For Wider Adoption of Small Modular Nuclear Reactors, Experts Call on Licensing & Permitting Reform
The future of scalable clean energy production is also the new dawn of nuclear with the advent of small modular nuclear reactors (SMRs), a promising technology capable of revolutionizing America’s and the world’s energy landscape. As the global push for greener energy sources intensifies, these reactors present a viable pathway towards achieving significant climate and environmental goals. As more U.S. states invest research and resources into studying the potential benefits of mass nuclear energy deployment, what does the industry need to do to speed up the adoption process?
The global decarbonization drive is fueling a resurgence in nuclear energy, with Colorado now potentially following suit thanks to the newly passed “Assess Advanced Energy Solutions In Rural Colorado” bill. Despite facing opposition over safety, cost, and environmental issues, Colorado is taking its queues from clean energy experts, who say nuclear power is necessary for true carbon-free power generation, as it can provide large-scale, low-carbon electricity continuously. Meanwhile, the U.S. Department of Energy, under the Biden administration, is promoting advanced nuclear reactor projects, though cost and technological hurdles remain. Reflecting shifting attitudes towards nuclear power, California has reversed the scheduled shutdown of the Diablo Canyon nuclear power plant in response to power shortages.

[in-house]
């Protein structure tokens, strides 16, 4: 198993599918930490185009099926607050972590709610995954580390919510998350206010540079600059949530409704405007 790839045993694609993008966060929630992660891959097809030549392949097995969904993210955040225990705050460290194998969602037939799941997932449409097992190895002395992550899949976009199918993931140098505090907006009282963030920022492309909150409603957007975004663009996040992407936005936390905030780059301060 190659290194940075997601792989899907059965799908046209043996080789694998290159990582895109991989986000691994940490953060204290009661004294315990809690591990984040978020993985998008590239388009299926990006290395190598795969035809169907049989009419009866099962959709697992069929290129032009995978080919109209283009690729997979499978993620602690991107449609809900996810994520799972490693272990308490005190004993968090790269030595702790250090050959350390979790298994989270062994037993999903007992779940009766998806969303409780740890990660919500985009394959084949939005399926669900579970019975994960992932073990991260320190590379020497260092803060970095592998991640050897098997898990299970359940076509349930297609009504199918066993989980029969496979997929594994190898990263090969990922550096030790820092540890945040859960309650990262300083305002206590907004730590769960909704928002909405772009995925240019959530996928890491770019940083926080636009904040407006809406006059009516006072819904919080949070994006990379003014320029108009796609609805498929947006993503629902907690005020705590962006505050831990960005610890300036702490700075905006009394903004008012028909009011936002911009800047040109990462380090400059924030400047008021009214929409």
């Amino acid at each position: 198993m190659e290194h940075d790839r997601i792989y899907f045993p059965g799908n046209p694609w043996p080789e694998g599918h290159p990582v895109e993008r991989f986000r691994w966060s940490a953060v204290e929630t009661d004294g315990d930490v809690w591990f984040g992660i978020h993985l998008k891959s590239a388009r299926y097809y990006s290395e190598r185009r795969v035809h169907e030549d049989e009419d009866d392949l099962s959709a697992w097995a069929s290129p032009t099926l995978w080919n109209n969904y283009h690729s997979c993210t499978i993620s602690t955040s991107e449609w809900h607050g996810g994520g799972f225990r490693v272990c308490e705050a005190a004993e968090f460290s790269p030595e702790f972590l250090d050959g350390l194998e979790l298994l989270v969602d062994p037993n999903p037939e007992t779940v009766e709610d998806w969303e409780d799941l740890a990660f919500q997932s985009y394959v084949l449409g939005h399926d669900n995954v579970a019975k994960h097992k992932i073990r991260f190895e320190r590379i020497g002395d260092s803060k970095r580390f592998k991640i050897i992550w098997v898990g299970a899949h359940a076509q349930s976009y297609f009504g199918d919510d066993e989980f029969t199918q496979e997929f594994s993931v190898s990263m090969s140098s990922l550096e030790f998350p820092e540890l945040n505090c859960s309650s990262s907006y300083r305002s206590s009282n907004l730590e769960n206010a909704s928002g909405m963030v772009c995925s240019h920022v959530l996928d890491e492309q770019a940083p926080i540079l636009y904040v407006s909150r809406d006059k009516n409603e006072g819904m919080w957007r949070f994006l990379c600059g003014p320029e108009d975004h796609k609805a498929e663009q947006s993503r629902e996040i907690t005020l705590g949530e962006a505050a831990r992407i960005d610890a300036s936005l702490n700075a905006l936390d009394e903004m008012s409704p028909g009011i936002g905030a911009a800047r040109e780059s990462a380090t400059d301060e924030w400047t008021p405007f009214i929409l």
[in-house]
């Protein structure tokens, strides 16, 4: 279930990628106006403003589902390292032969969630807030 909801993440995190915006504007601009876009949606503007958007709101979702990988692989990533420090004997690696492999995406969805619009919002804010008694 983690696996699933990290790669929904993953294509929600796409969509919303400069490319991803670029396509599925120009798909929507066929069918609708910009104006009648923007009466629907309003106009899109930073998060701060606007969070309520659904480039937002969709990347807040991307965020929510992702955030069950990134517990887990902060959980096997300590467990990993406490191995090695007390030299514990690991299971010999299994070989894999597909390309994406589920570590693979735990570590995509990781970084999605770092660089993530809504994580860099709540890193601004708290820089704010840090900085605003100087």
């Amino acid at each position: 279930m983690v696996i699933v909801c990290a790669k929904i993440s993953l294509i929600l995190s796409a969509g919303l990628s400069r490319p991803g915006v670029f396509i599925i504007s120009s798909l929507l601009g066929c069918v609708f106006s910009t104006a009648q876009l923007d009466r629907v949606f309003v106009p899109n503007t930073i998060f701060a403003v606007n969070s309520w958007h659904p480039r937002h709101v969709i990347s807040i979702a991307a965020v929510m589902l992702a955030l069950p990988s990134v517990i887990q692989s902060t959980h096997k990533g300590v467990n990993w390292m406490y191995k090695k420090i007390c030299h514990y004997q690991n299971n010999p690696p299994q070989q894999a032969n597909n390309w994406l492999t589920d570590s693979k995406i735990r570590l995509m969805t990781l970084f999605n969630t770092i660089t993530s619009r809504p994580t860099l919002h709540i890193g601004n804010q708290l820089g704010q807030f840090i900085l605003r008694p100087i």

Nick Loris, Vice President of Public Policy at C3 Solutions, delves deeper into the transformative potential of small modular reactors and the critical policy reforms needed for their wider adoption in the U.S.
“Small modular nuclear reactors have tremendous potential to meet America and the world’s energy needs while also meeting key environmental and climate objectives. They also have tremendous potential to meet America and the world’s energy security needs by weaning Europe off Russian natural gas. And we’ve seen American companies already committing to building SMRs in Europe. What we need is more of that action here in the United States and the collaboration between the national laboratories and the private sector is exactly what you want to see to help get a number of these technologies off the ground and to de-risk them. There’s a lot of excitement from venture capitalists to entrepreneurs and innovators, as well as the general public for nuclear power as support for the technology is the highest it’s been in 10 years.
What we really need to see now though is licensing and permitting reform. For instance, the Nuclear Regulatory Commission’s just licensed and certified NuScale’s reactor design, but it took half a billion dollars in costs for the company to get through the process, not to mention they started that process in 2008. So if we want to have more of these innovative technologies reach the marketplace to provide durable emissions-free power, we need more efficient regulatory and permitting processes while still maintaining the necessary environmental safeguards to get these technologies off the ground.”
Article written by Daniel Litwin.
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